Understanding DSGE Filters in Forecasting and Policy Analysis
Author: Michal Andrle1
  • 1 0000000404811396https://isni.org/isni/0000000404811396International Monetary Fund

Contributor Notes

Author’s E-Mail Address:mandrle@imf.org

This paper introduces methods that allow analysts to (i) decompose the estimates of unobserved quantities into observed data, (ii) to better understand revision properties of the model, and (iii) to impose subjective prior constraints on path estimates of unobserved shocks in structural economic models. For instance, a decomposition of the flexible-price output gap, or a technology shock, into contributions of output, inflation, interest rates, and other observed variables' contribution is feasible. The intuitive nature and analytical clarity of the suggested procedures are appealing for policy-related and forecasting models.


This paper introduces methods that allow analysts to (i) decompose the estimates of unobserved quantities into observed data, (ii) to better understand revision properties of the model, and (iii) to impose subjective prior constraints on path estimates of unobserved shocks in structural economic models. For instance, a decomposition of the flexible-price output gap, or a technology shock, into contributions of output, inflation, interest rates, and other observed variables' contribution is feasible. The intuitive nature and analytical clarity of the suggested procedures are appealing for policy-related and forecasting models.

I. Introduction

This paper puts forth a decomposition of unobserved quantities into the contributions of observed data, as a useful tool for students of business cycles who use linearized Dynamic Stochastic General Equilibrium (DSGE) models. The reason for using such a decomposition tool is that it can reveal how observed data– such as output, inflation, interest rates, etc.– contribute to the estimated total factor productivity shock, estimate of the output gap, estimated preference shocks, or other unobserved variables. This decomposition will be referred to as observables decomposition in the text. One can think of the procedure as a counterpart to a standard ‘shock decomposition’, where observed data series are expressed as contributions of estimated structural shocks.1 An example of an important variable is the output gap, where one can clearly trace contributions of input data using methods presented below.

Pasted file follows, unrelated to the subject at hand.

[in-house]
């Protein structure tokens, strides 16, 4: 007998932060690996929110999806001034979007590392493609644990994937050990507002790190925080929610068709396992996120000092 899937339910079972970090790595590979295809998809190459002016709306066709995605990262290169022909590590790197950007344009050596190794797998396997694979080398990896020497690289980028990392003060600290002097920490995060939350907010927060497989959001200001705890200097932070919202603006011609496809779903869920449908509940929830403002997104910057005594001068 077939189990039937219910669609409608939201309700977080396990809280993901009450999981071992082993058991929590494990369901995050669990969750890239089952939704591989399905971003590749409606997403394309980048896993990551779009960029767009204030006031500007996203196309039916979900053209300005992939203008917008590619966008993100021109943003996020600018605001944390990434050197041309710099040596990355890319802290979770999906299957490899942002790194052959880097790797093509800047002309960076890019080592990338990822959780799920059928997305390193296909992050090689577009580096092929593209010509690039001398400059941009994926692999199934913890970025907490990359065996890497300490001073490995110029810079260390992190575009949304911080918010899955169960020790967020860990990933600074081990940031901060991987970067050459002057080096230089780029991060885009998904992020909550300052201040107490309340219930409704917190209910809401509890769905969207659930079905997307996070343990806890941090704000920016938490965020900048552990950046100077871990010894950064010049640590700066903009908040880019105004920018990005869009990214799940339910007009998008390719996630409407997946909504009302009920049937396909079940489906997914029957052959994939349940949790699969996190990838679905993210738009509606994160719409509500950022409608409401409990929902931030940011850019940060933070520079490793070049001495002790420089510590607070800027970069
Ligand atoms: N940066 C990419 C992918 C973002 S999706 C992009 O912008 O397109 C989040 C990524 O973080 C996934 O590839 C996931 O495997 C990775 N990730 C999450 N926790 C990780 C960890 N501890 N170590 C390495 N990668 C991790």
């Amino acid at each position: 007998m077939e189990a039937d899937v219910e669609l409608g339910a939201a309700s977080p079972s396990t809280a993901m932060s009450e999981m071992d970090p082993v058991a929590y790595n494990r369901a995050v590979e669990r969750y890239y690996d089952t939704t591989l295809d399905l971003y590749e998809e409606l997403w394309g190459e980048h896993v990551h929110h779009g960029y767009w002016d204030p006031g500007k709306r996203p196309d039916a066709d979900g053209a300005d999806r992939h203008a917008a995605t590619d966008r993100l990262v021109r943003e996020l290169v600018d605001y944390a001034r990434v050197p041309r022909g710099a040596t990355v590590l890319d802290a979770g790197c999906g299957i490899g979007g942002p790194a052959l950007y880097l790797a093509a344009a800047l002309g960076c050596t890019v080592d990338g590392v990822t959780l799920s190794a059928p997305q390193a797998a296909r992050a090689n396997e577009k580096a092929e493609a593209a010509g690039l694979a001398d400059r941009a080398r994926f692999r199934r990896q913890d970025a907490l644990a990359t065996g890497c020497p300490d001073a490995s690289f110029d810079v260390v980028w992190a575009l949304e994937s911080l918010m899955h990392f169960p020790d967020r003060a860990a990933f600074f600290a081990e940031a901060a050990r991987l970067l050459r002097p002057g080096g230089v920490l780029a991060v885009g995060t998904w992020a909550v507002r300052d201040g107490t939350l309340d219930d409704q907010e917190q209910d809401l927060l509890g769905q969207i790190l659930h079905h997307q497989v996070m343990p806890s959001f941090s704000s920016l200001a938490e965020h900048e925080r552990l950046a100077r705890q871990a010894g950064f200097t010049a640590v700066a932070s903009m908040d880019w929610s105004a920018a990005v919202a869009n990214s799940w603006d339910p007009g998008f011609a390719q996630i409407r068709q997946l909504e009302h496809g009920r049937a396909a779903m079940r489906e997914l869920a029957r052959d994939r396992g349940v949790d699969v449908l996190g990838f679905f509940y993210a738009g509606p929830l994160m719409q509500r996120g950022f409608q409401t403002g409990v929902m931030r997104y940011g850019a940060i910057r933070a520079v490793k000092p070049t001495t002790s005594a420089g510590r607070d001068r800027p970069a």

The techniques proposed in this paper also provide a natural approach to analysis of historical data revisions and news effects, when new data become available for the DSGE filter. A decomposition of individual data series, or data points, is easily mapped into model variables. This has proven to be useful in forecasting with DSGE models, where changes in the initial state of the economy and the forecast can be easily linked to changes in the observed data.

The organizing principle of the paper is the linear filter representation of the model. Acknowledging explicitly that estimated structural shocks in a structural model are identified by a two-sided linear multivariate filter, implied by the state-space form of the model, is crucial for the analysis. It opens DSGE models to techniques associated with the theory of linear multivariate filters, both in time and frequency domains. The key is to recall that the Kalman filter is just that – a linear multivariate filter.

From a policy analysis point of view, there are two companion papers making use of procedures proposed in the text. Andrle and others (2009b) demonstrate the use of filtering techniques and observables decompositions within the forecasting and policy system of a central bank. Further, Andrle (2012) uses the approach described below to analyze several output gap estimation methods, their revision properties, and news effects.